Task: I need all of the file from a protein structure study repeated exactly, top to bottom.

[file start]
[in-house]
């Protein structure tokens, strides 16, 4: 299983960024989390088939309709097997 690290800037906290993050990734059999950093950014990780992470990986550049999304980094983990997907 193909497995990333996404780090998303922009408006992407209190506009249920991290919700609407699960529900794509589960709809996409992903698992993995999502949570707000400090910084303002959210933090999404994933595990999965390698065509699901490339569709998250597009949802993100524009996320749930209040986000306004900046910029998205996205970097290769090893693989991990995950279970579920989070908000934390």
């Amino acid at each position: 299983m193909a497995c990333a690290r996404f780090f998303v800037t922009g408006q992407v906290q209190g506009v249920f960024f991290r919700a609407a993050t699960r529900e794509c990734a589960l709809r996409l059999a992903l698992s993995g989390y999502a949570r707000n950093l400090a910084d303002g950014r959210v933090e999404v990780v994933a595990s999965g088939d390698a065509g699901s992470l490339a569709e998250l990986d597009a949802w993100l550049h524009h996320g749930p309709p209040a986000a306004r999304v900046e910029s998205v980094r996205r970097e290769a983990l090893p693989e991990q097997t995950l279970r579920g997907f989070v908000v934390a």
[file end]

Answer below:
[in-house]
């Protein structure tokens, strides 16, 4: 299983960024989390088939309709097997 690290800037906290993050990734059999950093950014990780992470990986550049999304980094983990997907 193909497995990333996404780090998303922009408006992407209190506009249920991290919700609407699960529900794509589960709809996409992903698992993995999502949570707000400090910084303002959210933090999404994933595990999965390698065509699901490339569709998250597009949802993100524009996320749930209040986000306004900046910029998205996205970097290769090893693989991990995950279970579920989070908000934390």
């Amino acid at each position: 299983m193909a497995c990333a690290r996404f780090f998303v800037t922009g408006q992407v906290q209190g506009v249920f960024f991290r919700a609407a993050t699960r529900e794509c990734a589960l709809r996409l059999a992903l698992s993995g989390y999502a949570r707000n950093l400090a910084d303002g950014r959210v933090e999404v990780v994933a595990s999965g088939d390698a065509g699901s992470l490339a569709e998250l990986d597009a949802w993100l550049h524009h996320g749930p309709p209040a986000a306004r999304v900046e910029s998205v980094r996205r970097e290769a983990l090893p693989e991990q097997t995950l279970r579920g997907f989070v908000v934390a």